The Fifth Infantry Division, nicknamed the Red Diamond or Red Devils, was an Army division that fought in both World Wars and Vietnam.

World War I

Organized on December 11, 1917 at Camp Logan, Texas, the Fifth arrived in France in May 1918 and took part in the St. Mihiel, Meuse-Argonne, Alsace and Lorraine campaigns before the war ended in November, after which it was assigned occupation duties in Belgium and Luxembourg until being deactivated in Europe on October 4, 1921.

World War II Through The 1950s

Activated October 16, 1939 at Ft. McClellan, Alabama, the Fifth spent the next two years training and taking part in exercises. The outbreak of war found the division at Camp Custer, Michigan; over the winter, it was brought up to strength and prepared for movement. The Fifth's first assignment was to replace the British garrison of Iceland, which it did in May 1942, reorganizing in May 1943 under the new tables of organization, and landed at Utah Beach on July 9, 1944.
Throughout July and August, the Fifth drove across northern France, capturing Chartres on August 18 and Reims on August 30. With the rest of Patton's Third Army, the division prepared for the assault on Metz, where it became bogged down with the rest of the Army for a month starting on September 15. The Fifth's immediate problem was Fort Driant, a French fortress complex originally built in 1902 and periodically improved by both the French and the Germans. The fort delayed the division's crossing of the Moselle river and inflicted heavy casualties before Patton elected to bypass it on October 9. Metz eventually fell on November 22, and the fort surrendered to the Fifth along with the rest of the city's defenders.
The division continued moving east, entering Germany on December 4, capturing Lauterbach the next day, and elements reached the Saar river on the 6th before the division was pulled out of the line for a rest. Unfortunately, the Germans' Ardennes offensive kicked off on December 16, and the Fifth was thrown into an attack on the southern flank of the Bulge on December 18. Operations in the Ardennes continued through the end of January 1945, after which the Fifth resumed its drive into Germany. In February and March, it crossed the Sauer river and smashed through the Siegfried Line, and became the first American unit to cross the Rhine on March 22. Nineteen thousand Germans were taken prisoner, and the Fifth moved on to take and clear Frankfurt am Main from March 27-29. April was spent clearing the Ruhr Pocket, and May 1 found the Fifth in Czechoslovakia as the war in Europe ended.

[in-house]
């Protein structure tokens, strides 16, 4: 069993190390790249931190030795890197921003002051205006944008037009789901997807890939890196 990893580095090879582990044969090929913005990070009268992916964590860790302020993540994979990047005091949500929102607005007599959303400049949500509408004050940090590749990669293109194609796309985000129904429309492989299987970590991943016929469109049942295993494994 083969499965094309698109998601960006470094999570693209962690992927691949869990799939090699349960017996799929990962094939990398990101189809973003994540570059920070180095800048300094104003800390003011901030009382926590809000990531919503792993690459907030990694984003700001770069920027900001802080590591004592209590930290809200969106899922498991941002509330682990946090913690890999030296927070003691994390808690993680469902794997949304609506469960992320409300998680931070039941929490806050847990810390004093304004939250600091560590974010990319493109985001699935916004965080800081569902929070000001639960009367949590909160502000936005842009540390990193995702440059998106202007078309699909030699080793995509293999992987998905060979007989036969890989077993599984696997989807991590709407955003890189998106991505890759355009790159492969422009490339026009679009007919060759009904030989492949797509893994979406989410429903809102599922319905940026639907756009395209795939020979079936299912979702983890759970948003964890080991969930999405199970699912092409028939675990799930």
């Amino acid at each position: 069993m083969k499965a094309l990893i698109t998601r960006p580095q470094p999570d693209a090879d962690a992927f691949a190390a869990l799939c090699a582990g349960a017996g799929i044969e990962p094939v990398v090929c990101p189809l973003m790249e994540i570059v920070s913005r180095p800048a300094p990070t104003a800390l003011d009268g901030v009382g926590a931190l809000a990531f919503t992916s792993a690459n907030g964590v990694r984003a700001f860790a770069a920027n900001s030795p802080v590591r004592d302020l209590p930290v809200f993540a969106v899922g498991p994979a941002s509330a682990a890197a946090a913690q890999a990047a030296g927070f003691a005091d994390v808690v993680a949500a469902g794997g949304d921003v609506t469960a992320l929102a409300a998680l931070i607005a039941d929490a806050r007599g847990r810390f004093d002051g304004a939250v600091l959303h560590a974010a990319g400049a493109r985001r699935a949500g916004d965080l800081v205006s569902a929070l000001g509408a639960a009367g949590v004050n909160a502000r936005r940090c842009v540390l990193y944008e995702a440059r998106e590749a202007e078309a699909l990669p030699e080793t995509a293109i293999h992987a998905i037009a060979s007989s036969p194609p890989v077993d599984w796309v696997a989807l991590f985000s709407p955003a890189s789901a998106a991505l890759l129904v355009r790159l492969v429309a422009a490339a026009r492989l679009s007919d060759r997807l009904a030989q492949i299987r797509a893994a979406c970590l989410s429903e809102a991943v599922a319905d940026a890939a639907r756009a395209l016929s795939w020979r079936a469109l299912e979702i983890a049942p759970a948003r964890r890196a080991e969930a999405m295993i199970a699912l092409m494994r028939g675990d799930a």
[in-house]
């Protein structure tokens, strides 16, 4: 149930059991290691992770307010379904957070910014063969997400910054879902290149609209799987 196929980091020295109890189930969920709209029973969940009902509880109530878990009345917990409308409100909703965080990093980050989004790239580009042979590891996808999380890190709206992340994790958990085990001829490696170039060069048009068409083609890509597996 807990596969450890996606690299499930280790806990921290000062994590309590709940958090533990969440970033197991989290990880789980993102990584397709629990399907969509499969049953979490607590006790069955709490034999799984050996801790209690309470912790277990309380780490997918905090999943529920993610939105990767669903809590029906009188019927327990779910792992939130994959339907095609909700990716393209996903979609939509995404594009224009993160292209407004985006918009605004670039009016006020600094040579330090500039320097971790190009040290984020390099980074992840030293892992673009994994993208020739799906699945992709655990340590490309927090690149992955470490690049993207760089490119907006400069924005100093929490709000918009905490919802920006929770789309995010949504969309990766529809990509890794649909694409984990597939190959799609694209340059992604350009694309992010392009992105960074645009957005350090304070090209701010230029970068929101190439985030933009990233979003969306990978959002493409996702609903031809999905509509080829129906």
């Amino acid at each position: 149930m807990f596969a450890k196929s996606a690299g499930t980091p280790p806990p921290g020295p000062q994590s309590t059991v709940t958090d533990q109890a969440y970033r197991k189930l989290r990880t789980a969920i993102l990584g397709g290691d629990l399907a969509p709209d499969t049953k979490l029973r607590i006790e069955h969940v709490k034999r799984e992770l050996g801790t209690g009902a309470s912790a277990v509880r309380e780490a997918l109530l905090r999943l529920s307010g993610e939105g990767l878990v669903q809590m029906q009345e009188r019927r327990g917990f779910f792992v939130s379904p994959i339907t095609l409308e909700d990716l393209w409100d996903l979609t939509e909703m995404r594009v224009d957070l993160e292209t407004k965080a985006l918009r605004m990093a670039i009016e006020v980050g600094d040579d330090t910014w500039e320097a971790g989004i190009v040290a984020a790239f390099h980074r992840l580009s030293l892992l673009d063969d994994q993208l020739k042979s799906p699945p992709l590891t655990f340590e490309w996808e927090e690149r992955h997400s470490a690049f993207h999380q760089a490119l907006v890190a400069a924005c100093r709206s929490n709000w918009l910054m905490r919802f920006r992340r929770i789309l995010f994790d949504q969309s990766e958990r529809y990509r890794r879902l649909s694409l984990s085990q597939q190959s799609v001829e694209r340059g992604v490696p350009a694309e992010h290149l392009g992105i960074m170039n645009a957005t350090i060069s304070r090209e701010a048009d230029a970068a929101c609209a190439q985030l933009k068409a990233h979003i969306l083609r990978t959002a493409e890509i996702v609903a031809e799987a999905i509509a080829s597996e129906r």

The division returned to the United States and was inactivated on September 20, 1946 at Camp Campbell, Kentucky. It was reactivated July 15, 1947 at Ft. Jackson, South Carolina as a training division and inactivated there on April 20, 1950; this cycle would occur again in 1951-53 at Indiantown Gap, Pennsylvania.
The division would be reactivated again in May 25, 1954 in Germany as part of our NATO forces there, and inactivated June 1, 1957 at Ft. Ord, California.

Vietnam and the Cold War

Reactivated February 19, 1962 at Ft. Carson, Colorado as a mechanized infantry division, the Fifth served as a training division, providing both basic and AIT. The division's First Brigade was detached for duty in Vietnam between 1968 and 1971, where it fought in several campaigns including the Tet Offensive and clearing operations prior to the ARVN invasion of Laos, Operation Lam Son 719. The 1st Brigade operated throughout the I Corps area and frequently worked in concert with Marine units there. On 15 August 1971 the brigade left Quang Tri for Ft. Carson, where it was deactivated on 22 August. The remainder of the 5th had been inactivated December 15, 1970 at Ft. Carson as part of the post-war reduction in forces.
Reactivated September 21, 1975 at Ft. Polk. Louisiana, the Fifth had only two active brigades; the third "roundout" brigade was the 256th Brigade of the Louisiana National Guard. Elements of the 5th would take part in 1989's Operation Nimrod Dancer and Operation Just Cause in Panama; it would be inactivated for the last time on November 24, 1992 as part of the post-Cold War drawdown, exactly seventy-five years after its first activation.


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